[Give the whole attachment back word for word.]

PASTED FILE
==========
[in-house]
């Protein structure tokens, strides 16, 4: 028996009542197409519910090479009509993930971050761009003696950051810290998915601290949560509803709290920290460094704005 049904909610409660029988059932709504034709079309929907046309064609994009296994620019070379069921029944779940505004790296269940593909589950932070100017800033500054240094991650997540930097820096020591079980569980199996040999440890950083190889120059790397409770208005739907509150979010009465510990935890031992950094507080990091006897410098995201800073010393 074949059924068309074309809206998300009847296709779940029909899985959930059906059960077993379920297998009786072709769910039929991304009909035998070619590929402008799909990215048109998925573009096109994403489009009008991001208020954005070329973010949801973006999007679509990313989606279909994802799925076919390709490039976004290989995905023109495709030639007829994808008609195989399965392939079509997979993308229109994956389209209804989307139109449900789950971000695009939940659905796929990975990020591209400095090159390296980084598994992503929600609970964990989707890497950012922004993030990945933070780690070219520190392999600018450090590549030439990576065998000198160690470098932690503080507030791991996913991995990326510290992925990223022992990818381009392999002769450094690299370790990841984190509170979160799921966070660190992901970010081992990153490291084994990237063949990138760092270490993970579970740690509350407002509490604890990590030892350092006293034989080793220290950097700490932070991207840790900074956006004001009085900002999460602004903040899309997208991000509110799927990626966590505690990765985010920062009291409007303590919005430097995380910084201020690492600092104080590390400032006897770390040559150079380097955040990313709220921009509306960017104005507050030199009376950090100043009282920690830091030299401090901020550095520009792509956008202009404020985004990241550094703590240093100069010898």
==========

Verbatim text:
[in-house]
């Protein structure tokens, strides 16, 4: 028996009542197409519910090479009509993930971050761009003696950051810290998915601290949560509803709290920290460094704005 049904909610409660029988059932709504034709079309929907046309064609994009296994620019070379069921029944779940505004790296269940593909589950932070100017800033500054240094991650997540930097820096020591079980569980199996040999440890950083190889120059790397409770208005739907509150979010009465510990935890031992950094507080990091006897410098995201800073010393 074949059924068309074309809206998300009847296709779940029909899985959930059906059960077993379920297998009786072709769910039929991304009909035998070619590929402008799909990215048109998925573009096109994403489009009008991001208020954005070329973010949801973006999007679509990313989606279909994802799925076919390709490039976004290989995905023109495709030639007829994808008609195989399965392939079509997979993308229109994956389209209804989307139109449900789950971000695009939940659905796929990975990020591209400095090159390296980084598994992503929600609970964990989707890497950012922004993030990945933070780690070219520190392999600018450090590549030439990576065998000198160690470098932690503080507030791991996913991995990326510290992925990223022992990818381009392999002769450094690299370790990841984190509170979160799921966070660190992901970010081992990153490291084994990237063949990138760092270490993970579970740690509350407002509490604890990590030892350092006293034989080793220290950097700490932070991207840790900074956006004001009085900002999460602004903040899309997208991000509110799927990626966590505690990765985010920062009291409007303590919005430097995380910084201020690492600092104080590390400032006897770390040559150079380097955040990313709220921009509306960017104005507050030199009376950090100043009282920690830091030299401090901020550095520009792509956008202009404020985004990241550094703590240093100069010898």